The first few times the learner got the words right but as he made mistakes, the teacher pressed the switch. When he passed the 75 volt level, the learner started moaning. At 120 the learner shouted and by 150 volts he started screaming. (All this was actually being done from a tape recorder.) The teachers, in most cases, began to sweat and tremble and all of them looked at the researcher for guidance. All he would ask was for them to go on for the sake of the experiment.

Milgram had forecast that no one would proceed beyond this point. But none of the volunteers backed off. They kept pressing the switch as the voltage got higher and higher and the agonized screams got louder and louder' all the way up to 450 volts when the screams fell silent as the learner was either unconscious or dead.

Milgram conceded 'I would say , on the basis of having observed a thousand people in the experiment that if a system of death camps were set up in the United States of the sort we had seen in Nazi Germany one would be able to find sufficient personnel for those camps in any American town.'

Milgram tried out hundreds of variations of the experiment and found that as long as the volunteer did not see or hear from the victim, he was totally obedient no matter what the cruelty level was. Even if he saw and heard the pain, it was still 65%. And when he had to physically press the victim's hand on a metal plate to give him a shock, 30% still did it. Women were just as pliable as men.

This experiment has been duplicated hundreds of times in different countries. The result is always the same.

Another experiment done by Charles Sheridan and Richard King used a puppy in a box. The researcher was told to shock the puppy if it stood in the wrong place ' as it was being trained. In fact there was no right place. The volunteers kept shocking the puppy till it howled and jumped up and down and then collapsed. The volunteers cried, they hyperventilated, they screamed - but all of them kept shocking the puppy till it died. Another researcher did an experiment in 'obedience' involving 'normal' people who were told that they were part of blood pressure experiments. Live white rats were put on their hands and they were told to decapitate them. The men swore, the women cried. But since they had been 'ordered '75% of the volunteers decapitated the rats while they were squirming in their palms by stabbing and sawing away at them.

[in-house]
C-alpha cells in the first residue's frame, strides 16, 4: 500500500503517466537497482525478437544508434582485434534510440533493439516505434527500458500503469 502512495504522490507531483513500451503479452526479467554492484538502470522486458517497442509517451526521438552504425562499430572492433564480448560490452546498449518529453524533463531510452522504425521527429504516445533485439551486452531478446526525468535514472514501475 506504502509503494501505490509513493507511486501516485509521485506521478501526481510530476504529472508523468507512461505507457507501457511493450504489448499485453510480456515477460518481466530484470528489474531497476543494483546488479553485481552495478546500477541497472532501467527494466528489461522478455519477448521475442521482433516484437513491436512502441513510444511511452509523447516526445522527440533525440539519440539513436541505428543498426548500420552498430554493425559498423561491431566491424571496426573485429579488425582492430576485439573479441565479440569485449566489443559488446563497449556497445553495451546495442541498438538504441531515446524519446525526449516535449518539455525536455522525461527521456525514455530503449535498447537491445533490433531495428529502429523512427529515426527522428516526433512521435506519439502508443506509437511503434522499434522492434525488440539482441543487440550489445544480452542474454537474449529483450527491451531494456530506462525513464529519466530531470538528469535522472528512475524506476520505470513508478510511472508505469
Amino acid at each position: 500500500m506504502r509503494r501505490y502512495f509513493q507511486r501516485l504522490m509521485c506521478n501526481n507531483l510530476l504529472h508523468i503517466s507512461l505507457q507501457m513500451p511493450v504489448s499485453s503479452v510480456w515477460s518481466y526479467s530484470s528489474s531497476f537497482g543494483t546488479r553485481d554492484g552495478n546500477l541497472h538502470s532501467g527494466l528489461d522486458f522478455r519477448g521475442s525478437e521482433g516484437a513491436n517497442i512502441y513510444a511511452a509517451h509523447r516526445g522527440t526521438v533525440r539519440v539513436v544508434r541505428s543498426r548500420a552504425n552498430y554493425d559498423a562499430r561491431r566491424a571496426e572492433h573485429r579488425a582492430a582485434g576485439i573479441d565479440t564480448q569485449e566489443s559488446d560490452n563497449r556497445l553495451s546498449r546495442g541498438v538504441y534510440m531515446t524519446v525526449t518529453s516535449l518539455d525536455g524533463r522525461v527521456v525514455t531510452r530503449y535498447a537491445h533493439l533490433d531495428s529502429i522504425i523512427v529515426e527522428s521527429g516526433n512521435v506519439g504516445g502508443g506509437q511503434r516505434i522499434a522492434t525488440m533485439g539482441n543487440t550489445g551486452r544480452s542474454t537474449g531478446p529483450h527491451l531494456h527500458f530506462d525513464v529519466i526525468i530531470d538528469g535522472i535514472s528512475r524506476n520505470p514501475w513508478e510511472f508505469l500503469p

Contrast this with a study done in Chicago . Researchers locked rhesus monkeys into cages. To get food they had to pull a chain. But if the monkey pulled the chain, his neighbour got an electric shock. After seeing the agony of their neighbours, all the monkeys refused to pull the chain. Some went hungry for as long as 12 days before they died, instead of inflicting pain on one of their own kind. Whenever this experiment has been repeated ' from apes to rats and cockroaches, all of them have reacted like this. They would rather die than cause wanton pain.

Do we deserve the Earth? Are we superior in any way?